Background We previously reported a pilot clinical trial using a DNA vaccine encoding prostatic acid phosphatase (pTVG-HP), given over 12 weeks either concurrently or in sequence with pembrolizumab, in patients with mCRPC. We report here the final analysis of this trial following two additional treatment arms in which patients with mCRPC were treated beyond 12 weeks until progression.
Methods Patients with mCRPC were treated with pTVG-HP and pembrolizumab every 3 weeks (Arm 3, n=20), or pTVG-HP every 2 weeks and pembrolizumab every 4 weeks (Arm 4, n=20). The primary objectives were safety, 6-month PFS, median time to radiographic progression, and objective response rates. Secondary objectives included immunological evaluations.
Results Treatment was without unexpected toxicity, and only 1 grade 4 event (hyperglycemia) was observed. Immune related adverse events (irAE) > grade 1 included adrenal insufficiency, hepatitis, colitis, thyroid dysfunction, pancreatitis, pneumonitis, and rash, occurring in 42% of patients overall. 10/25 patients with measurable disease experienced any decrease in tumor volume from baseline, with 1 confirmed PR and no CR. 23/66 (35%) experienced any PSA decline from baseline. Overall median TTP was 5.4 months (95% CI; 5.3–8.1 months); median TTP for Arm 3 was 5.3 months compared to 8.0 months for Arm 4. Overall, 41.7% of patients had no radiographic progression at 6 months (29.9% Arm 3, 57.9% Arm 4). Median overall survival was 22.9 months. IFNγ and/or granzyme B immune response to PAP was detected in 2/20 patients in Arm 3 and 6/20 patients in Arm 4. Cytokines associated with immune activation and CD8+ T cell recruitment were augmented in the plasma of patients at weeks 6 and 12. Increased IFNγ in the sera at week 6 trended with prolonged TTP (p=0.010) and overall survival (p=0.025). The development of irAE was associated with a prolonged TTP (HR=0.25, p=0.003).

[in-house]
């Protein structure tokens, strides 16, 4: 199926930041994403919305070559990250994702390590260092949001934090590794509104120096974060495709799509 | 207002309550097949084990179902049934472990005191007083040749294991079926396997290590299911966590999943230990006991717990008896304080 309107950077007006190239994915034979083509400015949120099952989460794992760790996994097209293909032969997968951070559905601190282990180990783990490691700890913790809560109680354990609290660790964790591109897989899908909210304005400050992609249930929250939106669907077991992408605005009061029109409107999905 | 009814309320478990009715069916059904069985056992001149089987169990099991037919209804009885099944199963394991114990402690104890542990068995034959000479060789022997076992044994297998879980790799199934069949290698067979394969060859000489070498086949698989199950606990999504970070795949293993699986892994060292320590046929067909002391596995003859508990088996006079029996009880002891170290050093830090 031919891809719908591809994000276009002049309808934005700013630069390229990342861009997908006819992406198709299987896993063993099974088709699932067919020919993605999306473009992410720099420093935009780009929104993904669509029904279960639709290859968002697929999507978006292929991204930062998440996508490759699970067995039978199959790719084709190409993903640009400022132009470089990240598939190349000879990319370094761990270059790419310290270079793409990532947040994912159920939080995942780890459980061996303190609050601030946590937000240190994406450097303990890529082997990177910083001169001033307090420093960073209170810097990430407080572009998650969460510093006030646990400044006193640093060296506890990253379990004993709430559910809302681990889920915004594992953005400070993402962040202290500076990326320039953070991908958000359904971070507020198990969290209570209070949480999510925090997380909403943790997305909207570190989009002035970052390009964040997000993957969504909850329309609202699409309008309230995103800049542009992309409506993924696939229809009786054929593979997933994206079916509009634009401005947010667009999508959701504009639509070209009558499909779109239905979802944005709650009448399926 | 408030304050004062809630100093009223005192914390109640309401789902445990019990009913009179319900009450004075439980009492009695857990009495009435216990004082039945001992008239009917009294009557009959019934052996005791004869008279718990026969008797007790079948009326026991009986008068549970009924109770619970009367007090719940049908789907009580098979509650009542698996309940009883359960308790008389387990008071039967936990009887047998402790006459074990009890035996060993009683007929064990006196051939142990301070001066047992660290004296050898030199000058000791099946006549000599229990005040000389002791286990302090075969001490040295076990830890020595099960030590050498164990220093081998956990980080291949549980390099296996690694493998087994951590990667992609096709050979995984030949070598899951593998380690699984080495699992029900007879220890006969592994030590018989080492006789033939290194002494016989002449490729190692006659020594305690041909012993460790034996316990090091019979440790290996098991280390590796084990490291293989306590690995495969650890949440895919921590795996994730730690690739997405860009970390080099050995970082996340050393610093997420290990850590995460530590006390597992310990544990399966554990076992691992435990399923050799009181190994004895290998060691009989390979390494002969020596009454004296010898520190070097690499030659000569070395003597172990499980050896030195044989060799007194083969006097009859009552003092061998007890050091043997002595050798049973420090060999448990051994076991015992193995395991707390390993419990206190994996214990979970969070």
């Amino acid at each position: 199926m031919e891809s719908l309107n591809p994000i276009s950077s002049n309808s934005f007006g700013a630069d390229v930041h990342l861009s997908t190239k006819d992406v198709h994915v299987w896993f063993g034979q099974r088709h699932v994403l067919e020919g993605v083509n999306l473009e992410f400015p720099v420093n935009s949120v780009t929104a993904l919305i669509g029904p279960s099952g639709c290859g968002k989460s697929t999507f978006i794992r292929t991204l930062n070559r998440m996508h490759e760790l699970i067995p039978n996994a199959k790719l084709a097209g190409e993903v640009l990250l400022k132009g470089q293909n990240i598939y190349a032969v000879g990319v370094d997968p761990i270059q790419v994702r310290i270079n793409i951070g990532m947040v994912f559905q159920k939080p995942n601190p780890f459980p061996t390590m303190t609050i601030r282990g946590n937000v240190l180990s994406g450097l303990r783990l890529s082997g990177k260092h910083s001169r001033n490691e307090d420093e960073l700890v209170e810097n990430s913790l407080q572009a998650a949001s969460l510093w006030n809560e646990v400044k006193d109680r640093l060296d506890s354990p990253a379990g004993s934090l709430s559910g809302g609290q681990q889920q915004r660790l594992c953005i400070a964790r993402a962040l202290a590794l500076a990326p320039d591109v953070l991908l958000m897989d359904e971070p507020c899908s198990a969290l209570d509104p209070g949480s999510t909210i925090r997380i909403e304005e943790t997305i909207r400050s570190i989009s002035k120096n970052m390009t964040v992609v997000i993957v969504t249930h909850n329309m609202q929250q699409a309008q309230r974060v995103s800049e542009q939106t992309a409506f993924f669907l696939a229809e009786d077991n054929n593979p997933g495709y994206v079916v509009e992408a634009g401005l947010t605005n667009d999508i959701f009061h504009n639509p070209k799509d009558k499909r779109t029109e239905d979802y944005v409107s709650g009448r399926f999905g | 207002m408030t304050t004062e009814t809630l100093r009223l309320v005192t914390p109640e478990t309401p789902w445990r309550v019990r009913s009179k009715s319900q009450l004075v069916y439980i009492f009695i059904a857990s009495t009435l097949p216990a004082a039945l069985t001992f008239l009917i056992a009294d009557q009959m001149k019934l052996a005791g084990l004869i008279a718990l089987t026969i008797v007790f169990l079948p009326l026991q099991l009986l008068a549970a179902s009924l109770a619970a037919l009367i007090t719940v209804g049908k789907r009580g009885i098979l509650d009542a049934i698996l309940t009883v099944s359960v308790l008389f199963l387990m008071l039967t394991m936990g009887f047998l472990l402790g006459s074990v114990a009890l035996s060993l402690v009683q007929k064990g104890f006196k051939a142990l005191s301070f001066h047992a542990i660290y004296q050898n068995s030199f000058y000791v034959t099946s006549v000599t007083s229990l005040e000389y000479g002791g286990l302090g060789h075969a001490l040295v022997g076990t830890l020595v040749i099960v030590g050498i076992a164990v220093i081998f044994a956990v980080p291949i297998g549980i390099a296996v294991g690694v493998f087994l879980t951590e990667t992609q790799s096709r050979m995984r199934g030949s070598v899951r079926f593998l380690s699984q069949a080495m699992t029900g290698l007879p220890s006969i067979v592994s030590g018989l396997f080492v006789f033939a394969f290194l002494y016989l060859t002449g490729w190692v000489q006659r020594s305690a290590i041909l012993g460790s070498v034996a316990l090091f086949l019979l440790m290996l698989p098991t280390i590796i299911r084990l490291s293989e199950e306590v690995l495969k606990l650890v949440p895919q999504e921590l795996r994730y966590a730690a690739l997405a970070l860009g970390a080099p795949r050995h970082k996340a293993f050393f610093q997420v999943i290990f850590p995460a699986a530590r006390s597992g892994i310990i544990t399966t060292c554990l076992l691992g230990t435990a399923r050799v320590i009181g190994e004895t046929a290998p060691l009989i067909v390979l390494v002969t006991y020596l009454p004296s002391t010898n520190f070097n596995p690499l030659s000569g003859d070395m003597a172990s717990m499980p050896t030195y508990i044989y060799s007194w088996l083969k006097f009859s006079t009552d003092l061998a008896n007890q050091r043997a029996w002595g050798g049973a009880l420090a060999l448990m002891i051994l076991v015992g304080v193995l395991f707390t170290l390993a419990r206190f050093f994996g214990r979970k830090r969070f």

Conclusions PD-1 pathway inhibitors have demonstrated little clinical activity to date as monotherapies for mCRPC. Our findings demonstrate that combining PD-1 blockade with tumor-targeted T-cell activation using pTVG-HP is safe, can augment tumor-specific T cells, and result in objective changes with longer time to progression than what has been observed in previous trials. The association of progression or survival with increased IFNγ, irAE, and vaccine schedule suggests T cell activation by vaccination is critical to the mechanism of action of this combination. This study suggests this approach should be further evaluated in randomized clinical trials for patients with advanced mCRPC.
Acknowledgements Funding for this trial was from a 2014 Movember Prostate Cancer Foundation Challenge Award and Madison Vaccines, Inc.
Trial Registration NCT02499835
Ethics Approval This trial was reviewed and approved by the University of Wisconsin Human Subjects’ Review Committee (IRB), protocol 2015–0453. All participants provided IRB-approved written informed consent before taking part.
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